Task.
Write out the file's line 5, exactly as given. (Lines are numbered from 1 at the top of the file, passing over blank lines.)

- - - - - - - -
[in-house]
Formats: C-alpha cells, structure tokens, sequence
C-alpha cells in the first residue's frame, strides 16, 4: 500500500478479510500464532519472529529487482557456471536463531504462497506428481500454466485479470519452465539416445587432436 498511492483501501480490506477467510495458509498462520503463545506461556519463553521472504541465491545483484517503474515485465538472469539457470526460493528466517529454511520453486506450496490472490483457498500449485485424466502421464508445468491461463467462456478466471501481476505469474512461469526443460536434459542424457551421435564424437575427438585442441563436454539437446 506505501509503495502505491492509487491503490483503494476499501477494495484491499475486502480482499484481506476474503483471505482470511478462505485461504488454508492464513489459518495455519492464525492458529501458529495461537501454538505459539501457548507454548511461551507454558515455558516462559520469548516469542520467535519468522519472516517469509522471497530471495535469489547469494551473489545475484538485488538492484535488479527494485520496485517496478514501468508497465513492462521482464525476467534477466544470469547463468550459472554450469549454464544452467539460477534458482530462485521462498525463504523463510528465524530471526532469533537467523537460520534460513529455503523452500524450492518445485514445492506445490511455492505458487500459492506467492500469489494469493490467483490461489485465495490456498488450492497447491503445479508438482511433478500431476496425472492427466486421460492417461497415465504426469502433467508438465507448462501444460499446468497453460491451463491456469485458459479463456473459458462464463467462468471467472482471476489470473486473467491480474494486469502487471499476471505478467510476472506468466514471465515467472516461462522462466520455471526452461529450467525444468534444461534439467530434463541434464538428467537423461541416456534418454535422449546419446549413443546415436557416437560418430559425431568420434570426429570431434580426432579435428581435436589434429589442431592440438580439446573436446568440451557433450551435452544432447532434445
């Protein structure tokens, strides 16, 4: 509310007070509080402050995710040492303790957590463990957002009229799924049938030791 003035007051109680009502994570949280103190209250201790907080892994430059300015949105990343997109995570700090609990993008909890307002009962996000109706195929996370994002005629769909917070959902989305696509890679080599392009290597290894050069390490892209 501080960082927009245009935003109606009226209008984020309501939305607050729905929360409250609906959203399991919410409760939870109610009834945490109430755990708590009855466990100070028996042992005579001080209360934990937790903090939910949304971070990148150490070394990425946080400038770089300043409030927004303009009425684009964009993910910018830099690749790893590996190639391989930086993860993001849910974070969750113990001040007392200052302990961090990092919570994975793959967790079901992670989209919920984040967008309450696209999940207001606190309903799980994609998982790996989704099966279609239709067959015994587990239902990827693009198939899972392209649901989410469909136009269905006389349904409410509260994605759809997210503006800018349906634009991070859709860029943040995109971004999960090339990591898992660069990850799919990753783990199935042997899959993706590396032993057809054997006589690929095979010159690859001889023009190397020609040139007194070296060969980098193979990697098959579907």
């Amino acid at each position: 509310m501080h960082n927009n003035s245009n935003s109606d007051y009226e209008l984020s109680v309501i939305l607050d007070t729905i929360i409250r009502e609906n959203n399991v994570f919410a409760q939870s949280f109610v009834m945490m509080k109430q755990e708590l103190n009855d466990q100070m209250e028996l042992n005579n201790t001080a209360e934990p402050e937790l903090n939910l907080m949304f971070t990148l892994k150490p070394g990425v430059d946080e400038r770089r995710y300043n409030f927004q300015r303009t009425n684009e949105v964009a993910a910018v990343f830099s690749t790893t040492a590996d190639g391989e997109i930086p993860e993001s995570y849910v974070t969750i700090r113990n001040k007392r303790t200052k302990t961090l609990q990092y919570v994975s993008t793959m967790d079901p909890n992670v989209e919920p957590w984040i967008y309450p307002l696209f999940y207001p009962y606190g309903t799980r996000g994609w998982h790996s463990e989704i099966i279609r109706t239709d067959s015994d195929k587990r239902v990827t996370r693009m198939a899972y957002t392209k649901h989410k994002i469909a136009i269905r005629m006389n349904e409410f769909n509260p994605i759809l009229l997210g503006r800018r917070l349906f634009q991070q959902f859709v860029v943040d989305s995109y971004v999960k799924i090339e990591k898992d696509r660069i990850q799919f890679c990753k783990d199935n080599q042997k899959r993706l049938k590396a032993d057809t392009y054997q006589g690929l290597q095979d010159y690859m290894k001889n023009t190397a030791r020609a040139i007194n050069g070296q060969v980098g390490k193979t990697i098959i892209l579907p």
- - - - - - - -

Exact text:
């Amino acid at each position: 509310m501080h960082n927009n003035s245009n935003s109606d007051y009226e209008l984020s109680v309501i939305l607050d007070t729905i929360i409250r009502e609906n959203n399991v994570f919410a409760q939870s949280f109610v009834m945490m509080k109430q755990e708590l103190n009855d466990q100070m209250e028996l042992n005579n201790t001080a209360e934990p402050e937790l903090n939910l907080m949304f971070t990148l892994k150490p070394g990425v430059d946080e400038r770089r995710y300043n409030f927004q300015r303009t009425n684009e949105v964009a993910a910018v990343f830099s690749t790893t040492a590996d190639g391989e997109i930086p993860e993001s995570y849910v974070t969750i700090r113990n001040k007392r303790t200052k302990t961090l609990q990092y919570v994975s993008t793959m967790d079901p909890n992670v989209e919920p957590w984040i967008y309450p307002l696209f999940y207001p009962y606190g309903t799980r996000g994609w998982h790996s463990e989704i099966i279609r109706t239709d067959s015994d195929k587990r239902v990827t996370r693009m198939a899972y957002t392209k649901h989410k994002i469909a136009i269905r005629m006389n349904e409410f769909n509260p994605i759809l009229l997210g503006r800018r917070l349906f634009q991070q959902f859709v860029v943040d989305s995109y971004v999960k799924i090339e990591k898992d696509r660069i990850q799919f890679c990753k783990d199935n080599q042997k899959r993706l049938k590396a032993d057809t392009y054997q006589g690929l290597q095979d010159y690859m290894k001889n023009t190397a030791r020609a040139i007194n050069g070296q060969v980098g390490k193979t990697i098959i892209l579907p």